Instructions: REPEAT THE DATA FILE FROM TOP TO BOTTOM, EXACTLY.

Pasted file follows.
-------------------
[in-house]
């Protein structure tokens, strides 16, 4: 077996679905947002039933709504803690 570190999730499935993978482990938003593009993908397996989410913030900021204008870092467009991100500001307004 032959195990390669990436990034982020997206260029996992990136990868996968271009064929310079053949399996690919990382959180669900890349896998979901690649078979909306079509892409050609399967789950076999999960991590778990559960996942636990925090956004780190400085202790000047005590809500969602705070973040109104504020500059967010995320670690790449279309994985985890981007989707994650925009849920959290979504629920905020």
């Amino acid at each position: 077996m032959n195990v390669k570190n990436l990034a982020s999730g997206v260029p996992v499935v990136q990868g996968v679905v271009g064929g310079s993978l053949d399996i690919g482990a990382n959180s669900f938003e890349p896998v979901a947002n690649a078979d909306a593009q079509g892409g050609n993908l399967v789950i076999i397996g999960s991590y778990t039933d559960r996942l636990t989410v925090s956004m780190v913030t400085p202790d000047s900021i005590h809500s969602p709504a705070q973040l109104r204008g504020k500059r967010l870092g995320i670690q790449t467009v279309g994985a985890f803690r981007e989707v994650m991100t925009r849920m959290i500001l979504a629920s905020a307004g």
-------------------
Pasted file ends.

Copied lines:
[in-house]
């Protein structure tokens, strides 16, 4: 077996679905947002039933709504803690 570190999730499935993978482990938003593009993908397996989410913030900021204008870092467009991100500001307004 032959195990390669990436990034982020997206260029996992990136990868996968271009064929310079053949399996690919990382959180669900890349896998979901690649078979909306079509892409050609399967789950076999999960991590778990559960996942636990925090956004780190400085202790000047005590809500969602705070973040109104504020500059967010995320670690790449279309994985985890981007989707994650925009849920959290979504629920905020």
């Amino acid at each position: 077996m032959n195990v390669k570190n990436l990034a982020s999730g997206v260029p996992v499935v990136q990868g996968v679905v271009g064929g310079s993978l053949d399996i690919g482990a990382n959180s669900f938003e890349p896998v979901a947002n690649a078979d909306a593009q079509g892409g050609n993908l399967v789950i076999i397996g999960s991590y778990t039933d559960r996942l636990t989410v925090s956004m780190v913030t400085p202790d000047s900021i005590h809500s969602p709504a705070q973040l109104r204008g504020k500059r967010l870092g995320i670690q790449t467009v279309g994985a985890f803690r981007e989707v994650m991100t925009r849920m959290i500001l979504a629920s905020a307004g």